Events at Hillsborough highlight the need for self-policing fans
October 23, 2012 in Features
The psychology of crowds is a fascinating topic. Put any group of intelligent, friendly and all-round nice people into a group of 10 or so, and almost all of the time, they will join in with bad behaviour should it start to occur in the group. There are a couple of theories behind this, but the gist is that people feel more anonymous when in a group, and that any blame will be shared around the group and not solely on them. Unfortunately, football and the tribalism that comes with supporting your team brings out some of the worst behaviour in people. Some of which we’ve seen first hand over the last week.
On Friday night at Hillsborough, a heated Yorkshire derby between Sheffield Wednesday and Leeds United descended into farce when a “fan” decided to assault Wednesday keeper Chris Kirkland shortly after Leeds equalised. Now, even as a die-hard Huddersfield fan, I’ve no desire to sit here and tar every Leeds fan with the same brush, but let’s face it, they are known as one of the less well-behaved clubs in the Football League. The fact of the matter is Leeds fill out almost every away allocation they get, their supports are vociferous and often incredibly boisterous, but they certainly have their fair share of idiots just like every club.
As much as I love my club, I’ve never understood the mentality that because someone else supports someone different, I must hate them or try to start a fight with them. When I sing “we’re the greatest team in football the world has ever seen”, I do so with my tongue firmly in my cheek. However, at a number of matches over this weekend there were reports of hideous chants in relation to Jimmy Savile. There were reports that Leeds fans were chanting about allegations from Dave Jones’ past, and that Sheffield Wednesday fans were chanting about the Leeds fans killed in Istanbul (these rumours are, of course, unable to be confirmed by myself). We’ve all heard recently about the chants that have happened for years by some fans in relation to the events at Hillsborough in 1989 or the Munich plane crash, but why do fans feel the need to sink to these depths? The lad who hit Kirkland was of course heavily inebriated, but you’ve got to ask yourself what the hell was he thinking? I guess the short answer was that he wasn’t.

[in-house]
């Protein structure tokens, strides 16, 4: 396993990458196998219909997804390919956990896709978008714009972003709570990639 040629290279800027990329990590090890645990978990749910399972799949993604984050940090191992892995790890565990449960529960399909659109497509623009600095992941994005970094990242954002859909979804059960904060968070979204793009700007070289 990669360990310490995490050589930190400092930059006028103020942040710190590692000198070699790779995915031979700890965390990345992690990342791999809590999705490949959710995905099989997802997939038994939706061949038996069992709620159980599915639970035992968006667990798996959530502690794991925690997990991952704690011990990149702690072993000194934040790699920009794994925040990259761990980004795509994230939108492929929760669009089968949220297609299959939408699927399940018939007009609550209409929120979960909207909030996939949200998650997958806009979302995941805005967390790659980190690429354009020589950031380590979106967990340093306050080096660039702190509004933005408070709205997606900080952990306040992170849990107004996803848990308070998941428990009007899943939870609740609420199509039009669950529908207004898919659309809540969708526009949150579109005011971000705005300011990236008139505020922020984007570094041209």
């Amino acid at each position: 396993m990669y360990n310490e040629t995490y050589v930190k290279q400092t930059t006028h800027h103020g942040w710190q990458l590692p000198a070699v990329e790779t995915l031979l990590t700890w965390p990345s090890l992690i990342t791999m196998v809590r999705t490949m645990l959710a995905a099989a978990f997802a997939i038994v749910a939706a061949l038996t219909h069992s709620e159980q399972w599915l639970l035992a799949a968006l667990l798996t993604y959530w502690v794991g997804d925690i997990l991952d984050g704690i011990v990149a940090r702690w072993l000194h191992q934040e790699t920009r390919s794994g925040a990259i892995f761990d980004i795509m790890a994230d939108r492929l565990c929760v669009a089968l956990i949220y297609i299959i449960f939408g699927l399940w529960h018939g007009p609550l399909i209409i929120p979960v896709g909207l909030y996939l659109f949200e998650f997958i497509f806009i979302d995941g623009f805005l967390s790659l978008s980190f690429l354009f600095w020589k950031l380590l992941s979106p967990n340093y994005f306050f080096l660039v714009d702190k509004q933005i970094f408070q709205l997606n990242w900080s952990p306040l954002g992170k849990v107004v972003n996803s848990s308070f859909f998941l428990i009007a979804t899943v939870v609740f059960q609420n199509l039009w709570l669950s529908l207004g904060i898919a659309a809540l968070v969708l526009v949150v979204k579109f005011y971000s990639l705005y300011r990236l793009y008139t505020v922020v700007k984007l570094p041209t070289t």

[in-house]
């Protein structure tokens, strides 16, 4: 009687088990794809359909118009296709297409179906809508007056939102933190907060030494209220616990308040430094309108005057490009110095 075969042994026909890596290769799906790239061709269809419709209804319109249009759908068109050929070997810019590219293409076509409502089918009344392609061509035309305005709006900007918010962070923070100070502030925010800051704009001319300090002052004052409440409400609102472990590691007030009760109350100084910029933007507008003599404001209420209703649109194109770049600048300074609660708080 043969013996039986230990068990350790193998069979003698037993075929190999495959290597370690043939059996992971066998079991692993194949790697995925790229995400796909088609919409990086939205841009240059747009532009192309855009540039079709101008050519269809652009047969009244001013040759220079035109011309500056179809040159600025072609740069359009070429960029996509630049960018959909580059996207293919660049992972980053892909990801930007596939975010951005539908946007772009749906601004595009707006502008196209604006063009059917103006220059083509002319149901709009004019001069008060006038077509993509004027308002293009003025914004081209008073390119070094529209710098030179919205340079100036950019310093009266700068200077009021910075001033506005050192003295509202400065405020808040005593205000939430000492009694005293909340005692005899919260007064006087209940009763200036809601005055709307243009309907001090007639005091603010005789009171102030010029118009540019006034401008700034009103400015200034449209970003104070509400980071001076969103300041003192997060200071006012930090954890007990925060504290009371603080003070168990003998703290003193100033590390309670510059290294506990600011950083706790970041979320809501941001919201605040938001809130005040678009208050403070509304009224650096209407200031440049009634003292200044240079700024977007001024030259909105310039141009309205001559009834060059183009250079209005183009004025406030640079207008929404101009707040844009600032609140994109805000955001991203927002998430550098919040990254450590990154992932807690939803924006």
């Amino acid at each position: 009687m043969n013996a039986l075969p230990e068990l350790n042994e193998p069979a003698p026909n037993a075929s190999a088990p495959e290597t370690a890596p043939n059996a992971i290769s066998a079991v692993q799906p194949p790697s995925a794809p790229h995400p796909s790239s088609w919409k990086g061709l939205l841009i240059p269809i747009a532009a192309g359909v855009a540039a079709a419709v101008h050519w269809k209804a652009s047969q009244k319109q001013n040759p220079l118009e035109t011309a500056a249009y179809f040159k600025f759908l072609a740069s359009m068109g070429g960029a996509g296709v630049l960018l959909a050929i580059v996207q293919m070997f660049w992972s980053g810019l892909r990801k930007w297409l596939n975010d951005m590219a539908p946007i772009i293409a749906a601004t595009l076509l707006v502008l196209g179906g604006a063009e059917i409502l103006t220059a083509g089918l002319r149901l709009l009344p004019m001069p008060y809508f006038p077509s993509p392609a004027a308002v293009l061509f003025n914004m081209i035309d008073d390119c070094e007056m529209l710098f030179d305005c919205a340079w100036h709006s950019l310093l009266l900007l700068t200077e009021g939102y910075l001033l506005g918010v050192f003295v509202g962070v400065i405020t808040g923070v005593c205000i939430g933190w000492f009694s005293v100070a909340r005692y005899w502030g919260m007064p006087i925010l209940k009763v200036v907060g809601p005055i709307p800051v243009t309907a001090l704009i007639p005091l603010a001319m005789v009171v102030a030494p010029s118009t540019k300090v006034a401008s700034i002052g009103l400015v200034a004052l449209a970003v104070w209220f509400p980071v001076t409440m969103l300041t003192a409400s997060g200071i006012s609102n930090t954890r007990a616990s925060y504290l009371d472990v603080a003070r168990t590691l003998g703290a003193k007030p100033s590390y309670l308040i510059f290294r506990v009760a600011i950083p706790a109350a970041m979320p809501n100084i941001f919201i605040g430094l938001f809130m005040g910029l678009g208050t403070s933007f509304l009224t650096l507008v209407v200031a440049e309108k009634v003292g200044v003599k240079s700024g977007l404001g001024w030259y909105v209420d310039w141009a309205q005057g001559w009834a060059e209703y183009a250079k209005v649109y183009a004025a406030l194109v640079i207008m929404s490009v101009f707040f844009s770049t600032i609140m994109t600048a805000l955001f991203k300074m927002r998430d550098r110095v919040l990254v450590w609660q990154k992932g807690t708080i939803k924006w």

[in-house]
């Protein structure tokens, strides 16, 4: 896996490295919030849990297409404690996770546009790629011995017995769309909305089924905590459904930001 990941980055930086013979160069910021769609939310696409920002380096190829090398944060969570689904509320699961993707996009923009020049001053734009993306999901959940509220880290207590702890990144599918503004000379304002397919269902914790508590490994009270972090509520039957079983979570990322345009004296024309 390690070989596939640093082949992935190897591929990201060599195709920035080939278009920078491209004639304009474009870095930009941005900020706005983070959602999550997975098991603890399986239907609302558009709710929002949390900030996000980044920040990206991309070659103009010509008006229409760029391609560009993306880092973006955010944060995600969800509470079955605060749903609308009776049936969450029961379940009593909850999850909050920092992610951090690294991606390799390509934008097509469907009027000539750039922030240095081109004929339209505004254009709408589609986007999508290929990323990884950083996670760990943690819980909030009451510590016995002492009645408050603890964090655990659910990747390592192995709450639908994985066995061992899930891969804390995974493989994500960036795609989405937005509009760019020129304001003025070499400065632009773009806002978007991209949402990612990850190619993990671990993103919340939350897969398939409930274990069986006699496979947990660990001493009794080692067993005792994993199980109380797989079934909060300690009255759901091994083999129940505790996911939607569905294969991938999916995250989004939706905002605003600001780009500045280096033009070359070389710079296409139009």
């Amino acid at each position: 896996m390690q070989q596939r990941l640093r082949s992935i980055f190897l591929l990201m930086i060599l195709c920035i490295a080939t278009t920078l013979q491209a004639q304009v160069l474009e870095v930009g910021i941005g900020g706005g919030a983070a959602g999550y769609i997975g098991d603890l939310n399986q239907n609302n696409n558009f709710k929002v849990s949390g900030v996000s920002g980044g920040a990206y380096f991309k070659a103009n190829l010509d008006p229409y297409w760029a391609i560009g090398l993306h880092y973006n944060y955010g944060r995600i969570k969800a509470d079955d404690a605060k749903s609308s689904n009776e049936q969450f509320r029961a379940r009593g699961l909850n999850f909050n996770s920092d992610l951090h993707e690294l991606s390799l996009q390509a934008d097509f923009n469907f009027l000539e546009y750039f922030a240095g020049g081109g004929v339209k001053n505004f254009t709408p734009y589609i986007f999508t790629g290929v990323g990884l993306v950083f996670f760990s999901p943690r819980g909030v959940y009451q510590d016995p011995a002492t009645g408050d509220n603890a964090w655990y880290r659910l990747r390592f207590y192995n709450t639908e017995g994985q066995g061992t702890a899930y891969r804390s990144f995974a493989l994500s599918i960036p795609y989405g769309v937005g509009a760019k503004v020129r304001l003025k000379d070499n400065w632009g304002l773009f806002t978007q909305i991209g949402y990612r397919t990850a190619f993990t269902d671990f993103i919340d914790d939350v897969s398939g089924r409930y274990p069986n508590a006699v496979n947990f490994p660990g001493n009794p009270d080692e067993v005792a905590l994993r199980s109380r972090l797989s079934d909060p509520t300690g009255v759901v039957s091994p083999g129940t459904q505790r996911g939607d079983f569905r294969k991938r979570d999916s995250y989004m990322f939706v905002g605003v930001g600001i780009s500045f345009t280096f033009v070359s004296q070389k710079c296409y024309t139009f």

Would these people chant these things if they were walking down the street on their own? No. Would that lad have punched Chris Kirkland in the face if he was just walking down the street? No. The need for self policing amongst fans is becoming more and more important. You can never, and never will, have a situation where there is a ratio of 1:1 in terms of police to fans, but it is up to the real fans to root out and stop the ones that are giving everyone a bad name; those people who have so little good in their life that they go to football to cause trouble because it’s the only place they feel like a big man. I’m not saying it’s easy. Would I want to go up to a group of my own team’s fans and say, “Hey, don’t sing that song, it’s horrible”? No, I wouldn’t. I’d probably get called a pussy or something and get told “it’s only banter”.
Unfortunately for Leeds, the repercussions of their own fans behaviour are wide reaching. There are talks of bans for their travelling fans, but that is unlikely, and even if it happened the likelihood is that Leeds fans would buy tickets for home areas of the ground. It does definitely mean that a higher policing presence will be needed for their games however, but this cost will not have to be met by Leeds. Their away allocations may be cut by home teams but that will once again cost the club money. It would be much easier if fans could separate themselves from the crowd mentality and instead actually enjoy the rivalry and not let it anger them. If fans start standing up to “fans”, we might all enjoy the game a little bit more.